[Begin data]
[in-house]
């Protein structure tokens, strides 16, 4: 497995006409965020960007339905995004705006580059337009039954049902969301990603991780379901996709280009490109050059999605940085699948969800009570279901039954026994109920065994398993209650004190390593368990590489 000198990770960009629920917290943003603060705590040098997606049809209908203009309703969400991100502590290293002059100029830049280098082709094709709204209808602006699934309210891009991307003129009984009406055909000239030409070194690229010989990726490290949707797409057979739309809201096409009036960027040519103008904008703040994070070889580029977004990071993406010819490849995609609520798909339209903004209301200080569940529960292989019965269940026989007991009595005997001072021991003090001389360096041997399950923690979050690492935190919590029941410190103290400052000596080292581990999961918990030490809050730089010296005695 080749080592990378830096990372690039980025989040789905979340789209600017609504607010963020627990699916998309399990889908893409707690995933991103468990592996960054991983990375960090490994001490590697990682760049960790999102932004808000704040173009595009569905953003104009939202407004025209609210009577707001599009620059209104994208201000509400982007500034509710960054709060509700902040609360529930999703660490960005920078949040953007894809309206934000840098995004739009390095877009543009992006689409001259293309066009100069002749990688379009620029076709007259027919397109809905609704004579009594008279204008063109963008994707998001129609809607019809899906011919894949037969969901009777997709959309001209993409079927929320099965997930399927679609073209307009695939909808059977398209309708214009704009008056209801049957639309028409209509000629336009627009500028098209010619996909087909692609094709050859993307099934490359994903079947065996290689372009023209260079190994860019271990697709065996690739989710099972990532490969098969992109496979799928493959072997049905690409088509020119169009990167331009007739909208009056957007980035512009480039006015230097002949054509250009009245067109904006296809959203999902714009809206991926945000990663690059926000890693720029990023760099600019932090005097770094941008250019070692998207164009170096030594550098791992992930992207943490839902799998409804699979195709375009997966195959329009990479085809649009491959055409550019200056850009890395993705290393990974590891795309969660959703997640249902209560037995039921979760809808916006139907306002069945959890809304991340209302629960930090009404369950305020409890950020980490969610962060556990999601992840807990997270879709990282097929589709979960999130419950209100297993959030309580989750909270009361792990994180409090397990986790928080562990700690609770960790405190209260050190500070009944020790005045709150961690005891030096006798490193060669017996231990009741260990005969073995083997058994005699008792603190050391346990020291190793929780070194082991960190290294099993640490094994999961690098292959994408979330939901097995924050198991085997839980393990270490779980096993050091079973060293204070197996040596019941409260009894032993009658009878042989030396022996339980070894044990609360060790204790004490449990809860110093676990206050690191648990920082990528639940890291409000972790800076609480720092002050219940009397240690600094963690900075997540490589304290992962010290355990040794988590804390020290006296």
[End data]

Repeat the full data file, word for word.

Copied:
[in-house]
């Protein structure tokens, strides 16, 4: 497995006409965020960007339905995004705006580059337009039954049902969301990603991780379901996709280009490109050059999605940085699948969800009570279901039954026994109920065994398993209650004190390593368990590489 000198990770960009629920917290943003603060705590040098997606049809209908203009309703969400991100502590290293002059100029830049280098082709094709709204209808602006699934309210891009991307003129009984009406055909000239030409070194690229010989990726490290949707797409057979739309809201096409009036960027040519103008904008703040994070070889580029977004990071993406010819490849995609609520798909339209903004209301200080569940529960292989019965269940026989007991009595005997001072021991003090001389360096041997399950923690979050690492935190919590029941410190103290400052000596080292581990999961918990030490809050730089010296005695 080749080592990378830096990372690039980025989040789905979340789209600017609504607010963020627990699916998309399990889908893409707690995933991103468990592996960054991983990375960090490994001490590697990682760049960790999102932004808000704040173009595009569905953003104009939202407004025209609210009577707001599009620059209104994208201000509400982007500034509710960054709060509700902040609360529930999703660490960005920078949040953007894809309206934000840098995004739009390095877009543009992006689409001259293309066009100069002749990688379009620029076709007259027919397109809905609704004579009594008279204008063109963008994707998001129609809607019809899906011919894949037969969901009777997709959309001209993409079927929320099965997930399927679609073209307009695939909808059977398209309708214009704009008056209801049957639309028409209509000629336009627009500028098209010619996909087909692609094709050859993307099934490359994903079947065996290689372009023209260079190994860019271990697709065996690739989710099972990532490969098969992109496979799928493959072997049905690409088509020119169009990167331009007739909208009056957007980035512009480039006015230097002949054509250009009245067109904006296809959203999902714009809206991926945000990663690059926000890693720029990023760099600019932090005097770094941008250019070692998207164009170096030594550098791992992930992207943490839902799998409804699979195709375009997966195959329009990479085809649009491959055409550019200056850009890395993705290393990974590891795309969660959703997640249902209560037995039921979760809808916006139907306002069945959890809304991340209302629960930090009404369950305020409890950020980490969610962060556990999601992840807990997270879709990282097929589709979960999130419950209100297993959030309580989750909270009361792990994180409090397990986790928080562990700690609770960790405190209260050190500070009944020790005045709150961690005891030096006798490193060669017996231990009741260990005969073995083997058994005699008792603190050391346990020291190793929780070194082991960190290294099993640490094994999961690098292959994408979330939901097995924050198991085997839980393990270490779980096993050091079973060293204070197996040596019941409260009894032993009658009878042989030396022996339980070894044990609360060790204790004490449990809860110093676990206050690191648990920082990528639940890291409000972790800076609480720092002050219940009397240690600094963690900075997540490589304290992962010290355990040794988590804390020290006296």